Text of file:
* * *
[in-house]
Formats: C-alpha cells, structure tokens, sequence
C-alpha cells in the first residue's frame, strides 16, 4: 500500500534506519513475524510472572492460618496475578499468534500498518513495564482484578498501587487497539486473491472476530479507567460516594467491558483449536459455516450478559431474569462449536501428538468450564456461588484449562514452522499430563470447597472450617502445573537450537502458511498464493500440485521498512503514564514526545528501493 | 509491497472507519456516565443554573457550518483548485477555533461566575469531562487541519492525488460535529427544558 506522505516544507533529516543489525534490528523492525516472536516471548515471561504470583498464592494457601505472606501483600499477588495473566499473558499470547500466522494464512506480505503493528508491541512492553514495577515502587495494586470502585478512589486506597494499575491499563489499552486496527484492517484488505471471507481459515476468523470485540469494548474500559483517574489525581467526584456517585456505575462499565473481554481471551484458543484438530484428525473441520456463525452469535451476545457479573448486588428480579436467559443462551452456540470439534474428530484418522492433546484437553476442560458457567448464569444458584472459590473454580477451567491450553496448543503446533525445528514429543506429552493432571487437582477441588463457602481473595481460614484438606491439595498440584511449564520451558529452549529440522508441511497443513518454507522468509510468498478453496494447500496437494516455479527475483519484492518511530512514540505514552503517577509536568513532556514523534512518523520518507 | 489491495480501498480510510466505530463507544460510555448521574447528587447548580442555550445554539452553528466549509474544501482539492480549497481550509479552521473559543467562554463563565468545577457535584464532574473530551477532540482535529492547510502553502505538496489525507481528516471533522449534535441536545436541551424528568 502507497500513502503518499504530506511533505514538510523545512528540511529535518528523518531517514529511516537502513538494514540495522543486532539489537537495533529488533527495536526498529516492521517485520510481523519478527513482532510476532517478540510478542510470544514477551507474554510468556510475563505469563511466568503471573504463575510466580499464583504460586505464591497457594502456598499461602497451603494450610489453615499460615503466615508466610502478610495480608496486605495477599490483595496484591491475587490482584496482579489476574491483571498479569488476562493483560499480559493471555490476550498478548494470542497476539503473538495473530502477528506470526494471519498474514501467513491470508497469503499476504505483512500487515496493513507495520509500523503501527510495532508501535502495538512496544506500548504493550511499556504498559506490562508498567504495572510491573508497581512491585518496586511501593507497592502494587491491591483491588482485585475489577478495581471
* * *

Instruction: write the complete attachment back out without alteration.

[in-house]
Formats: C-alpha cells, structure tokens, sequence
C-alpha cells in the first residue's frame, strides 16, 4: 500500500534506519513475524510472572492460618496475578499468534500498518513495564482484578498501587487497539486473491472476530479507567460516594467491558483449536459455516450478559431474569462449536501428538468450564456461588484449562514452522499430563470447597472450617502445573537450537502458511498464493500440485521498512503514564514526545528501493 | 509491497472507519456516565443554573457550518483548485477555533461566575469531562487541519492525488460535529427544558 506522505516544507533529516543489525534490528523492525516472536516471548515471561504470583498464592494457601505472606501483600499477588495473566499473558499470547500466522494464512506480505503493528508491541512492553514495577515502587495494586470502585478512589486506597494499575491499563489499552486496527484492517484488505471471507481459515476468523470485540469494548474500559483517574489525581467526584456517585456505575462499565473481554481471551484458543484438530484428525473441520456463525452469535451476545457479573448486588428480579436467559443462551452456540470439534474428530484418522492433546484437553476442560458457567448464569444458584472459590473454580477451567491450553496448543503446533525445528514429543506429552493432571487437582477441588463457602481473595481460614484438606491439595498440584511449564520451558529452549529440522508441511497443513518454507522468509510468498478453496494447500496437494516455479527475483519484492518511530512514540505514552503517577509536568513532556514523534512518523520518507 | 489491495480501498480510510466505530463507544460510555448521574447528587447548580442555550445554539452553528466549509474544501482539492480549497481550509479552521473559543467562554463563565468545577457535584464532574473530551477532540482535529492547510502553502505538496489525507481528516471533522449534535441536545436541551424528568 502507497500513502503518499504530506511533505514538510523545512528540511529535518528523518531517514529511516537502513538494514540495522543486532539489537537495533529488533527495536526498529516492521517485520510481523519478527513482532510476532517478540510478542510470544514477551507474554510468556510475563505469563511466568503471573504463575510466580499464583504460586505464591497457594502456598499461602497451603494450610489453615499460615503466615508466610502478610495480608496486605495477599490483595496484591491475587490482584496482579489476574491483571498479569488476562493483560499480559493471555490476550498478548494470542497476539503473538495473530502477528506470526494471519498474514501467513491470508497469503499476504505483512500487515496493513507495520509500523503501527510495532508501535502495538512496544506500548504493550511499556504498559506490562508498567504495572510491573508497581512491585518496586511501593507497592502494587491491591483491588482485585475489577478495581471